Home Pi-hole setup with High Availablity

Pi-hole setup with High Availablity

This is a step by step guide to set up Pi-hole in a high availabilty environment. Previously I was using a lone Raspberry Pi 3B to run Pi-hole. The issue with this setup was, if that pi went down, DNS was down on my network, which is definitely unacceptable. So let make it better!


Since I am running this in a Proxmox LXC, I need to install curl and rsync. A more typical debian or ubuntu install should already have these utilities installed.

sudo apt update && apt upgrade -y && apt install curl rsync -y

Once curl is install, I can continue with the install.

Installing Pi-hole

I prefer to run Pi-hole natively as an application, rather than in Docker. To do this I typically follow their official install documentation. Basically though, it boils down to running this command with sudo.

sudo curl -sSL https://install.pi-hole.net | bash

When you run the install command, a GUI will appear. It will guide you through the install process. Remember you will need to have a static IP to correctly host Pi-hole, so either set that in your environment, or use a static DHCP reservation. I use the default settings for the rest of the install and once it is complete, I always reset the password for the Pi-hole admin panel using the following command.

pihole -a -p

Lastly, you’ll want to add your user to the pihole group so that you can edit configuration files without needing sudo. This will be useful later.

sudo usermod -a -G pihole <username>

Configuring Pi-hole

Always enable dark mode in Settings > API / Web interface > Web interface settings.

Because my network sets DNS per client, and not just per gateway, each client will make DNS requests directly to my Pi-hole instance. This is better for logging, but means that Pi-hole needs to be behind a firewall, and must permit all origins. This can be configured in Settings > DNS > Interface Settings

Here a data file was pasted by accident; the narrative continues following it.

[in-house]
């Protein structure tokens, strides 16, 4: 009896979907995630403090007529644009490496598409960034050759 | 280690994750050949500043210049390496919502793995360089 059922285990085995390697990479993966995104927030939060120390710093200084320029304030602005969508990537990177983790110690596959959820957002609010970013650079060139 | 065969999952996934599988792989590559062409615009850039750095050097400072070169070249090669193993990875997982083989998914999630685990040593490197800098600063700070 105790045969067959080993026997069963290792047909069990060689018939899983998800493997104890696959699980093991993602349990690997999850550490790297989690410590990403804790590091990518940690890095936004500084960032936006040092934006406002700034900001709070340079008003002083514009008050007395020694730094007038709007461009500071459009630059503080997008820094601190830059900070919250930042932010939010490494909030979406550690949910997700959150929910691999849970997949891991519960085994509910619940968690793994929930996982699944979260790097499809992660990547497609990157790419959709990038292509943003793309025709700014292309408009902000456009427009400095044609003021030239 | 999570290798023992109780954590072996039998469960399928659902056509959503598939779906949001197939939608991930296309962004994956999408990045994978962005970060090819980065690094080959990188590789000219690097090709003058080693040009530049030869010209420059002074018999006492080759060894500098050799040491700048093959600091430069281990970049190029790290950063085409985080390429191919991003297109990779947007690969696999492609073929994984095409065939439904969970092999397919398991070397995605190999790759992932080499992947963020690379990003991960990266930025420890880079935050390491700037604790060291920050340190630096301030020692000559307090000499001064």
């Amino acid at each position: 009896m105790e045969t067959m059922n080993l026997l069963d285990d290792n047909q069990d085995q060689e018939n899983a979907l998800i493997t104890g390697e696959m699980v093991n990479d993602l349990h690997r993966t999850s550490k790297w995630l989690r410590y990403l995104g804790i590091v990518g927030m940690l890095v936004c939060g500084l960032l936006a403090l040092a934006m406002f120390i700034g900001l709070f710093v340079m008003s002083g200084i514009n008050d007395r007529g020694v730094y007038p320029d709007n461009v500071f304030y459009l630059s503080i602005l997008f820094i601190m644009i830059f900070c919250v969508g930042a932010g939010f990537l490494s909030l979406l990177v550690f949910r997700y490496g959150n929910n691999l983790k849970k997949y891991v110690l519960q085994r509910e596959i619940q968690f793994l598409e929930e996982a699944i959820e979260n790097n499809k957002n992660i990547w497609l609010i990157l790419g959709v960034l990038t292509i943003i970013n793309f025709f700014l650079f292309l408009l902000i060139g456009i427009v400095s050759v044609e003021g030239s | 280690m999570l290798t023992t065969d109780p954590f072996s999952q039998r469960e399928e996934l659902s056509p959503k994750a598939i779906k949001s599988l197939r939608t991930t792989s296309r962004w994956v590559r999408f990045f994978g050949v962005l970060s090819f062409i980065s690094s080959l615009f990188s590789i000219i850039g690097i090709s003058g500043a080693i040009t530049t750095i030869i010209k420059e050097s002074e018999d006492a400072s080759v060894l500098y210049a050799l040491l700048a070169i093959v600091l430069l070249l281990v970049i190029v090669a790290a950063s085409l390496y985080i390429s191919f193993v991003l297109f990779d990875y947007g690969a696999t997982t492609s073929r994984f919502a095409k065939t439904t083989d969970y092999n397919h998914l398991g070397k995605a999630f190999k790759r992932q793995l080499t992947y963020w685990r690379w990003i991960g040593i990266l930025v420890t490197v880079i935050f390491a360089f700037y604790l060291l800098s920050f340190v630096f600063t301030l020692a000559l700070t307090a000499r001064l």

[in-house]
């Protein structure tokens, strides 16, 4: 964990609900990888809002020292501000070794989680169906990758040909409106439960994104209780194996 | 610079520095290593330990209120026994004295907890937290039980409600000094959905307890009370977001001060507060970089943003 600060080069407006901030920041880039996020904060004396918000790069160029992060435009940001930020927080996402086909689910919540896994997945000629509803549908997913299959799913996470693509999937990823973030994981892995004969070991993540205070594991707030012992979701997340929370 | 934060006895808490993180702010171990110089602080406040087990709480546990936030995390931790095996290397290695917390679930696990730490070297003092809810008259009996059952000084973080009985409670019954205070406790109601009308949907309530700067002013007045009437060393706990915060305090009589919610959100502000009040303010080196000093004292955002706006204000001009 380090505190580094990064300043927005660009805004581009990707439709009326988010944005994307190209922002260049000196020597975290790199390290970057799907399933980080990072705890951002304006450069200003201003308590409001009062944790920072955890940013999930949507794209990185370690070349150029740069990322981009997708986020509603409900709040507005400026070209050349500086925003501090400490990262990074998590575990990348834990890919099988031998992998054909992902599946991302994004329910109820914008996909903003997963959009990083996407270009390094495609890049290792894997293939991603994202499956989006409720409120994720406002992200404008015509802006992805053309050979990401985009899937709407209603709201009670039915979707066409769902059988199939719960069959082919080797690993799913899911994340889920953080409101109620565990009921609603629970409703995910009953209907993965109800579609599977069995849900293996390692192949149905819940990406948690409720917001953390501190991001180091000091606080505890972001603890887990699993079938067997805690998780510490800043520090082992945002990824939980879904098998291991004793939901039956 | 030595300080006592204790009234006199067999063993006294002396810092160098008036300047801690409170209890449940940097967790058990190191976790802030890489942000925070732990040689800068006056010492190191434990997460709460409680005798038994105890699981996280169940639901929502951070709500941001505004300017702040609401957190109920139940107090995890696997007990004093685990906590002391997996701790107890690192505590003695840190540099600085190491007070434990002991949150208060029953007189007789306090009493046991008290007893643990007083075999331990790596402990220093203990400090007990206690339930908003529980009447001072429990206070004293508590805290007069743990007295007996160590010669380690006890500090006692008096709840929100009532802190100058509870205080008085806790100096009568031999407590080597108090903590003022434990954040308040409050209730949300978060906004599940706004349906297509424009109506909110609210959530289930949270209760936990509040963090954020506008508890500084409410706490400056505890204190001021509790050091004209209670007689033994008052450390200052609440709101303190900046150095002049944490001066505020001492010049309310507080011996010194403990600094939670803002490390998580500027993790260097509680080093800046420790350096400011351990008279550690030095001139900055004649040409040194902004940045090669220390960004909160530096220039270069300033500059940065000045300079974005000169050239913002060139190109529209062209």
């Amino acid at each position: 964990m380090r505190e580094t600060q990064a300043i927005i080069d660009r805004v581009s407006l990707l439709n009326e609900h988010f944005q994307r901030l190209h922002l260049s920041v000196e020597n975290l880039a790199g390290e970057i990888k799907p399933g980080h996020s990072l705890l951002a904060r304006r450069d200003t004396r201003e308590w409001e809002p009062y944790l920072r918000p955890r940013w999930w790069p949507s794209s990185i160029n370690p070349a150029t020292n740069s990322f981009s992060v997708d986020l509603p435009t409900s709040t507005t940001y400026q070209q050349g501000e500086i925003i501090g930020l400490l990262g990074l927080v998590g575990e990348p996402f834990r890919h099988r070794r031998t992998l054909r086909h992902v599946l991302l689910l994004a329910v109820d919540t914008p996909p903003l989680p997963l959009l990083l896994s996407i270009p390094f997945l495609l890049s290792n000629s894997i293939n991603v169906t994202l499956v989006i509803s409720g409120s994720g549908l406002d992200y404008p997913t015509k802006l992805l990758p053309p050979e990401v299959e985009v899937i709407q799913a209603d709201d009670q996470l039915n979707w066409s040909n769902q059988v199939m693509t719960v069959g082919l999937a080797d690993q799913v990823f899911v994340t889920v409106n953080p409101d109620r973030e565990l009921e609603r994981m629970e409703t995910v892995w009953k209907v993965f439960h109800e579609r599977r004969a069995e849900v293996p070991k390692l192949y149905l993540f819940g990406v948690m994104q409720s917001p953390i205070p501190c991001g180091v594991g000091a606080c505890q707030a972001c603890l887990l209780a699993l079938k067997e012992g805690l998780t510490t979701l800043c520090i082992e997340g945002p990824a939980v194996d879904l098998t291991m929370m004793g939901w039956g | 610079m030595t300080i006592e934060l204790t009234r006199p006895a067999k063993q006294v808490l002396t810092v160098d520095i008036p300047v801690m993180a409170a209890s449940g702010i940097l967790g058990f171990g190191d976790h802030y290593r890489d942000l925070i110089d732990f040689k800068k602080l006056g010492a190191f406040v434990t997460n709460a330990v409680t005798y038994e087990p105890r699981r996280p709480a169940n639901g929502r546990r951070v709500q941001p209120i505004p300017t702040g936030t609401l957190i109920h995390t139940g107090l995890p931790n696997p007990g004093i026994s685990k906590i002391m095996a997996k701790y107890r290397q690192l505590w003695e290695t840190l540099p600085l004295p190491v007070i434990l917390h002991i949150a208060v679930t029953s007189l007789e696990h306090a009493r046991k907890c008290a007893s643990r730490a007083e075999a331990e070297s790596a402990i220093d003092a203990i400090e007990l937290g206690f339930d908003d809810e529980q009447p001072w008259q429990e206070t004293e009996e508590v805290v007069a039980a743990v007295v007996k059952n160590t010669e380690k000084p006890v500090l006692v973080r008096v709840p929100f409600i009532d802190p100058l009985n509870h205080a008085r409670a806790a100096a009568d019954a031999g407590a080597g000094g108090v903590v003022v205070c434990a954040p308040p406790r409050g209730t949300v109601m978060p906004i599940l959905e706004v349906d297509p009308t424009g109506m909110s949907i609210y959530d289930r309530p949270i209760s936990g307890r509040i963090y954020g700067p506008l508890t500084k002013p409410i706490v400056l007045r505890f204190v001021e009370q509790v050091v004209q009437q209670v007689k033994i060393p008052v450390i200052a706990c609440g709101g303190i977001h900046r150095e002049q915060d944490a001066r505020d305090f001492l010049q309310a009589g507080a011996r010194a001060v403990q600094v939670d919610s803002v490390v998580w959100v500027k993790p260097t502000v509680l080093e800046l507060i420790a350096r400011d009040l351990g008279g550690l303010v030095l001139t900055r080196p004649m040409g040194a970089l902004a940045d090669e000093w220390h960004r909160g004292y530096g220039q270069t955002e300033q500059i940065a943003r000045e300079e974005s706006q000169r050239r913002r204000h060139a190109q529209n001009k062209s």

systemctl status keepalived

I also like to turn on DNSSEC in Settings > DNS > Advanced DNS settings. This will add a little extra assurance on DNS lookups.

systemctl status keepalived

Redirect to Admin

The last change that I make is to redirect HTTP requests to the root path to the pihole /admin path. I find it annoying this isn’t done by default but it’s an easy fix. Simply add the following line to the lighttpd.conf file.

sudo nano /etc/lighttpd/lighttpd.conf
url.redirect = ("^/$" => "/admin" )

High Availability with keepalived

To have a high availabilty cluster, you will need more than one Pi-hole instance running. Once you have them both running, you can configure keepalived to set up a virtual IP between them using a technology called VRRP. It allows both servers to share a virtual IP between them, swapping instantly when one of them goes down. Because this is more of a “hot spare” methodology, one node will be primary, and the rest will be secondary. To get started you will need to install two pacakges.

sudo apt install keepalived libipset13 -y

Once installed, edit the configuration file

sudo nano /etc/keepalived/keepalived.conf

Here’s an example of the configuration file. Let’s break it down.

vrrp_instance pihole {
  interface ens18
  virtual_router_id 30